DISCLOSURE: Charles Morand does not have a position in any of the securities listed here.

November 09, 2008

Too Much Solar Could Be Good for Inverter Companies

2009 is likely to be a watershed year for the solar photovoltaic (PV) industry, and one which many PV manufacturers will not survive.  Even before the credit crunch and plummeting housing market made capital intensive PV much harder to finance, the easing of supply constraints in the market for solar grade silicon meant that PV supply was liable to increase rapidly, putting pressure on marginal producers.  I expect that the loss of PV demand due to tighter credit markets will more than compensate for the added demand due to the extension of the solar Investment Tax Credit (ITC) and the exemption of the ITC from the Alternative Minimum Tax in the United States.  One other change was that utilities can now benefit from the ITC, and this may be an added boost to the market.

With PV demand increasing at a slower rate, and PV supply continuing to grow rapidly, and possibly even accelerating, PV cell prices will have to fall significantly to clear the market.  Low cost producers such as First Solar (NASD: FSLR) will continue to make money on every panel, although their profit margins will shrink, but the real pain is likely to be felt by higher-cost, commodity producers, and those with thinner profit margins. 

With volumes increasing rapidly, but much thinner profit margins for even those producers able to remain profitable in a much more competitive climate, I have sold all my holdings in PV manufacturers (Sharp (SCHAY.PK), Evergreen Solar (ESLR), and Solar exchange traded fund TAN.  

Balance of System

The news is not all bad for the solar industry, however.  If volumes rise and prices fall as dramatically as I expect, suppliers of other parts of solar systems and services, such as installation will also see volumes rise.  Those suppliers with pricing power will still be able to maintain or even expand margins even as their volume expands, with a dramatic effect on potential profits.

Which suppliers will have the most pricing power?  Competition theory suggests that pricing power will go to those market participants 

  1. In industries which have barriers to new entrants
  2. Suppliers and Customers have little bargaining power
  3. Have little internal competition
  4. Sell products for which there are few substitutes.

Possible candidates in other parts of the solar supply chain are solar installers, assemblers of solar modules, and suppliers of solar inverters.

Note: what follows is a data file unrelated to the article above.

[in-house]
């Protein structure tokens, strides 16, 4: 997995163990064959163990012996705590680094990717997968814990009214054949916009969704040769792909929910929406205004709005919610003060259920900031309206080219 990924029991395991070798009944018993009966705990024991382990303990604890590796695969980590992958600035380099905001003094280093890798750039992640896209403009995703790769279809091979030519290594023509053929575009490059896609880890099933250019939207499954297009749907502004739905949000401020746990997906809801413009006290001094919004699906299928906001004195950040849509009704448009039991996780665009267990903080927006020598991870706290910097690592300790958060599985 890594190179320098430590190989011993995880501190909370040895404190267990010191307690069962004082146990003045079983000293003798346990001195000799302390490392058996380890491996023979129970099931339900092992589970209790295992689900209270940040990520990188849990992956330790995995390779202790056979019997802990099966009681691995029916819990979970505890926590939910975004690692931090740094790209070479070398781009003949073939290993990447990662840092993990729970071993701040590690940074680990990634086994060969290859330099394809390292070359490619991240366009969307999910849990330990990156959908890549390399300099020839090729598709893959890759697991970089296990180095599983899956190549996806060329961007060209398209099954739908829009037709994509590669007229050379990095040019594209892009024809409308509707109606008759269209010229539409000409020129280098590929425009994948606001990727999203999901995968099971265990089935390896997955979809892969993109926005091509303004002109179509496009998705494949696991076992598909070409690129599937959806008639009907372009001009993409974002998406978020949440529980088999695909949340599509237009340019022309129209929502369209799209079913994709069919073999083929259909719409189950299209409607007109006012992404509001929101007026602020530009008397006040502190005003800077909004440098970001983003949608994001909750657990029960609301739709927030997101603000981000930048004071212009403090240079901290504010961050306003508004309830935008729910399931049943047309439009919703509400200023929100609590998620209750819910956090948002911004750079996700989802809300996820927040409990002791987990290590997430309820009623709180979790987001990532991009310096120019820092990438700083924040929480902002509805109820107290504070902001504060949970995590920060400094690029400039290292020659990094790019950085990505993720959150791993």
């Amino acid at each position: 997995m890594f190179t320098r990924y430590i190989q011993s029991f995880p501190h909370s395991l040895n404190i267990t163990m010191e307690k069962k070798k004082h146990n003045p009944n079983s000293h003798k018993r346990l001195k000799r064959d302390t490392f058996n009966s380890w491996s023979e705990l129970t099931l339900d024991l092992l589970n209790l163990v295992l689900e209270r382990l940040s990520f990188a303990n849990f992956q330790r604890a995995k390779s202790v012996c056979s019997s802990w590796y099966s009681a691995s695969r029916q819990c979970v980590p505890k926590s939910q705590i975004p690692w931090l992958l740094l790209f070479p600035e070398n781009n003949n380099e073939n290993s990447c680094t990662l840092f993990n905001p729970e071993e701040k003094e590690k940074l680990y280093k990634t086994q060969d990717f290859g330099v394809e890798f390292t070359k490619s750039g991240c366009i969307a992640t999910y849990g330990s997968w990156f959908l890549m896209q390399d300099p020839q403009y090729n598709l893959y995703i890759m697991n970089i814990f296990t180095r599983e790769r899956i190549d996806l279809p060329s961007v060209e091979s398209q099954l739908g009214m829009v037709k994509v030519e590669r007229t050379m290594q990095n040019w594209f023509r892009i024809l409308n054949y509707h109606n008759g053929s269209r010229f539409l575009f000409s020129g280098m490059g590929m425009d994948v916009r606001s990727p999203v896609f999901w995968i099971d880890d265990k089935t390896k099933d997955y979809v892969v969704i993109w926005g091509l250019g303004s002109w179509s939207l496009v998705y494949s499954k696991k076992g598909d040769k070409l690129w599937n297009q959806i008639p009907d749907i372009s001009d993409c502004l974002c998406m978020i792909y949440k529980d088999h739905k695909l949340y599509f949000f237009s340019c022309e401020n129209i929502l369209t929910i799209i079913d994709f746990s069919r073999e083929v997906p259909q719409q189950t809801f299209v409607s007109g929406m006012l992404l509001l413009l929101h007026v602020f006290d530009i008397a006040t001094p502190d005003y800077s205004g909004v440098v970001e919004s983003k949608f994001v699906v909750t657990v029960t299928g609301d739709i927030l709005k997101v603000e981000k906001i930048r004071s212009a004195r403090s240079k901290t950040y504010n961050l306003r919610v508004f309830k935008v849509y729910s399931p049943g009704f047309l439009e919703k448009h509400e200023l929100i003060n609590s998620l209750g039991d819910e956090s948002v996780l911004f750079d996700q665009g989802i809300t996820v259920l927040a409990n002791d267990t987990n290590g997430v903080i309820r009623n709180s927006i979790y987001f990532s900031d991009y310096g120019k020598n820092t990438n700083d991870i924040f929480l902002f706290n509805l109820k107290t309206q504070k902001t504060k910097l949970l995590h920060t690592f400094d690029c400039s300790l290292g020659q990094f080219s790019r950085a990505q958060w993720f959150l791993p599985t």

Solar installers suffer from fairly easy entry into the industry, and are likely to have fairly weak bargaining power with cash-strapped customers, who can easily choose to not buy solar at all.   Solar module assembly is also fairly low tech, and does not seem to present real barriers to entry.  

One wildcard here may be vertically integrated solar companies.  Sam Weaver, VP of Cool Solar, a solar installer in Boulder, CO, likes SunPower Corporation's (NASD:SPWRA) vertically integrated approach, which the company hopes will allow them to squeeze all components of a solar system equally. 

However, vertically integrated solar companies may be able to gain competitive advantage over companies operating in one or two of these sectors.


The inverter industry is in a much better competitive position.  First, there are few active participants, making the inverter market relatively uncompetitive, in comparison to cells, modules, and installation.  In the residential grid-tied market, the major players are privately held Fronius and SMA. [Correction: SMA is public in Germany. Ticket S92.DE]   Sam Weaver says there are also a couple companies looking to enter the market, meaning that it might become more competitive, although probably not so competitive as the PV market. Until it was recently acquired by Schneider Electric,  Xantrex Technologies allowed public investors (including myself) an entry into this market, although they also compete in commercial and utility scale markets.

The utility scale inverter market is more promising for investors, partly because there are more publicly traded companies.  When I last wrote about inverter stocks a year and a half ago, my thought was to avoid the bubbly nature of the solar sector, but still benefit from its growth.  At the time, I listed Xantrex, SatCon Technologies (NASD:SATC), and  Sustainable Energy Technologies (STG.V, STGYF.PK) as possible ways to play the industry.  

Xantrex was bought out at approximately double the price it had been trading in March 2007, wile SatCon is up about 50%.  Sustainable Energy Technologies is down around 40%.  Considering that most alternative energy indices have lost about 50% over the same period, even Sustainable Energy Technologies has been doing fairly well.

Since that time, Advanced Energy Industries (NASD:AEIS) introduced their Solaron high efficiency utility scale inverter line.  AEI has a solid balance sheet and cash flow, while both SatCon and Sustainable Energy may need to raise money in the next year, which leaves them vulnerable if financial markets continue to be very tight.  I have sold part of my holdings in both companies.   The downside of AEI is that they are exposed to many other industries, which I have not yet researched properly, and probably do not have the same growth prospects as the inverter industry.

One final inverter play was highlighted by AltEnergyStocks.com guest author Saj Karsen, who found value in Equus's (NYSE:EQS) stake in a private inverter company.

For investors interested in playing the Solar market, inverters still seem a relatively good bet, in comparison with direct investment in PV companies.

DISCLOSURE: Tom Konrad has owns shares in  SATC and STGYF.

DISCLAIMER: The information and trades provided here are for informational purposes only and are not a solicitation to buy or sell any of these securities. Investing involves substantial risk and you should evaluate your own risk levels before you make any investment. Past results are not an indication of future performance. Please take the time to read the full disclaimer here.

November 07, 2008

What I Didn't Say About Obama and New Energy